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Indonesia: reform and the people

22 January 2013

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Arianto A. Patunru is a Fellow at the Indonesia Project in the Arndt-Corden Department of Economics. His research interests include trade, environment, natural resources and development.

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There are challenges ahead, but Indonesia enters 2013 with strong macroeconomic foundations writes ARIANTO PATUNRU.

Indonesia’s economy had a good year overall in 2012.

Growth remained above 6 per cent despite the global economic slowdown, inflation stayed under 5 per cent and the fiscal deficit below 2 per cent of GDP. Indonesia has reserves well above US$100 billion and its debt-to-GDP ratio is below 30 per cent. These figures were applauded by rating agencies R&I and S&P, and other observers such as McKinsey and Foreign Policy.

Then comes the not-so-rosy picture. Two issues again surfaced in Indonesia’s political economy during 2012 and are likely to carry through to 2013: rising inequality and the ballooning subsidy for fuel consumption.

Analysis using the Gini ratio, a commonly used measure of inequality, shows that all provinces in Indonesia experienced worsening inequality in 2011 compared to 2009 and 2007. And it is the richer provinces — such as East Kalimantan, Jakarta, Riau and Kepulauan Riau — that have high, if not the highest, income inequality across provinces. They have high per capita income and relatively low poverty, yet inequality has increased. In provinces like Papua and West Papua, which are relatively rich compared to the Indonesian average, the picture is arguably worse: both exhibit poor Gini ratios and very high poverty — a combination that implies a very skewed income distribution. On the national level, the Gini ratio has increased from 0.35 in 2009 to 0.41 in 2011. While this is slightly better than China (0.44) or Malaysia (0.46), it shows that Indonesia once had a better distribution of income than it does today, although the number of people in poverty has declined from 14.2 per cent of the population in 2009 to 12.5 per cent in 2011. Wealth is unevenly distributed across regions, too: Indonesia’s per capita income rose to US$3,000 in 2010, but in some regions the average is closer to US$10,000.

The other major concern is the long-debated fuel subsidy. Early in 2012 the government failed to cut the large subsidy following a dramatic defeat in parliament. The 2013 budget will see a more than US$6 billion increase in the subsidy to US$20 billion — or 2.1 per cent of GDP. This dwarfs the subsidy allocated for other sectors, such as food and public infrastructure.

The government has acknowledged the importance of infrastructure financing, but only allocated US$22 billion, or 2.2 per cent of GDP, to infrastructure in 2013, despite a target of at least 4–5 per cent of GDP. In an ideal world, the government would reallocate the money saved from a lower fuel subsidy into infrastructure development. But in the absence of any reallocation, the government should invite the private sector to participate in nation building. Cooperation with the private sector would be a big policy challenge, but could provide rewards, such as good public–private partnership schemes and a better investment climate.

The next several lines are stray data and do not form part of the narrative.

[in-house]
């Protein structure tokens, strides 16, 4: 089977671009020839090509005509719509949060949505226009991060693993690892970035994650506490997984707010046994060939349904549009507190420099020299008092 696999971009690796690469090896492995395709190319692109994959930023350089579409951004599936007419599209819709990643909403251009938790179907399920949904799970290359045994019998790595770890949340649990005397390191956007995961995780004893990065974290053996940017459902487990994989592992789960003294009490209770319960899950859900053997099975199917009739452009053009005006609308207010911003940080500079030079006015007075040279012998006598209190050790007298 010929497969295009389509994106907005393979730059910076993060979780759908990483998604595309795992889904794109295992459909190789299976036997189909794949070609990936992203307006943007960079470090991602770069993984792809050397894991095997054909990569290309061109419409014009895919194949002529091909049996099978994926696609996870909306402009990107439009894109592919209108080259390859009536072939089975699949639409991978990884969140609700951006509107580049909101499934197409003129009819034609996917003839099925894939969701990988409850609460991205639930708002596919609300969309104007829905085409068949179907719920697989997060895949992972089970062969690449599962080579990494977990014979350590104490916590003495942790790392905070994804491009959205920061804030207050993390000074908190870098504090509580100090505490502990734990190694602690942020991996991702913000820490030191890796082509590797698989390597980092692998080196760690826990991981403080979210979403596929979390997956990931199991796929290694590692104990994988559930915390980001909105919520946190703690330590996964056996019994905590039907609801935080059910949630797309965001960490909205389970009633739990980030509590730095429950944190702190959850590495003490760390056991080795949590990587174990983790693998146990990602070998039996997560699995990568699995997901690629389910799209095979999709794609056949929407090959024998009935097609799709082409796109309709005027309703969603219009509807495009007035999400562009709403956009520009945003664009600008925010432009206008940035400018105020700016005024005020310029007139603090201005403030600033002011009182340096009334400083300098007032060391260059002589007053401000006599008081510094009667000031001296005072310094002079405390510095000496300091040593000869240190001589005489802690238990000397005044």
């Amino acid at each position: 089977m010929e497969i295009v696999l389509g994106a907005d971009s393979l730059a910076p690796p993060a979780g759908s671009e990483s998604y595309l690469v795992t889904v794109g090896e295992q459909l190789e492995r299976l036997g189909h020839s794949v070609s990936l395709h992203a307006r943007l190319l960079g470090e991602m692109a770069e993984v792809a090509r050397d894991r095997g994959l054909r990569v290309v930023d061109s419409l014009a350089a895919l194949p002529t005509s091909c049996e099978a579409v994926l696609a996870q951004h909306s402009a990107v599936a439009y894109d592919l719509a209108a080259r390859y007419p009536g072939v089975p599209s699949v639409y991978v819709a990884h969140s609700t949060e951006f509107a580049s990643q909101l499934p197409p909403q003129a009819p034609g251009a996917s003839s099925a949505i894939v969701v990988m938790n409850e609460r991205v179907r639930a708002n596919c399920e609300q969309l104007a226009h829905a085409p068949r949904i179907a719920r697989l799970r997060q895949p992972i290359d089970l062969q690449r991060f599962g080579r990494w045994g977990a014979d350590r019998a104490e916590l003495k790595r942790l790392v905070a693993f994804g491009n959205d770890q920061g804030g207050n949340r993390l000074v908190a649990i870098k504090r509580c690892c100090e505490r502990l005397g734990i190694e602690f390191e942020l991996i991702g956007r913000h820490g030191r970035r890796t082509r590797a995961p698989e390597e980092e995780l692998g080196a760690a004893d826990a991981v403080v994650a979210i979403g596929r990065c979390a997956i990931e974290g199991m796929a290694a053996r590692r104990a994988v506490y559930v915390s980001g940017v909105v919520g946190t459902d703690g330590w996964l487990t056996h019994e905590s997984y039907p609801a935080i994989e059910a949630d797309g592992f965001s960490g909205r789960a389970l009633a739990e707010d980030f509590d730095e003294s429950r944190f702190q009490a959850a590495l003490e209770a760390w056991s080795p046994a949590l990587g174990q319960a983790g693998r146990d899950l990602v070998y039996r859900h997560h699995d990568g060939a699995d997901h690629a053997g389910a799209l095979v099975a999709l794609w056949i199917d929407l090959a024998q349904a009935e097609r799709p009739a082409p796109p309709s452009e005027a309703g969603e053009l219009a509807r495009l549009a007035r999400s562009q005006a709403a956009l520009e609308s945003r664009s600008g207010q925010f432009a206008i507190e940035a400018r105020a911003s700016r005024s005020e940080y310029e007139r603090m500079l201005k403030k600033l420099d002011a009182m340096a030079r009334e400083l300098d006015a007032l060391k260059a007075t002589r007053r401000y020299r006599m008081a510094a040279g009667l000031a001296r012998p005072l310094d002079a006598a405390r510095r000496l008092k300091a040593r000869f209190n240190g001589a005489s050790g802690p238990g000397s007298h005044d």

The two issues — inequality and the fuel subsidy — are actually quite closely related. The National Socio-Economic Survey revealed households whose income is in the top 25 per cent enjoy 77 per cent of Indonesia’s fuel subsidy, while those in the bottom 25 per cent only receive 15 per cent of the subsidy. Worse yet, less than 2 per cent of the subsidy goes to the bottom 10 per cent.

There is also an indirect connection, because the money spent on the inequitable fuel subsidy is effectively money taken away from much-needed infrastructure. A critical lack of road and port infrastructure is the main reason why it is difficult to travel to and from different regions in Indonesia. That difficulty means different provinces develop at different speeds, and this is a driver of inequality.

Inequality and the fuel subsidy will not be the only issues in Indonesian economic discourse entering 2013. The country is set for a tense political period as it approaches an election year in 2014. It is likely that policies perceived as ‘non-populist’ by the public at large will be very hard to sell. These include not only a fuel subsidy reduction, but also other sensitive issues, such as the resolution of labour disputes.

As the election approaches, populist policies are again on the rise, especially in the areas of trade and investment. One of the most recent examples was the controversial disbandment of the national oil and gas regulator (BPMigas) by the Constitutional Court in response to appeals by several individuals and organisations, who deemed BPMigas to be ‘pro-foreign’. While the president himself guaranteed that the ruling would not jeopardise existing commercial agreements, it has made doing business in Indonesia much more uncertain.

Still, despite all these issues, Indonesia enters 2013 with strong macroeconomic foundations. The challenge is whether it can build upon them.

This piece was originally published on East Asia Forum: - it forms part of a special feature, 2012 in review and the year ahead.

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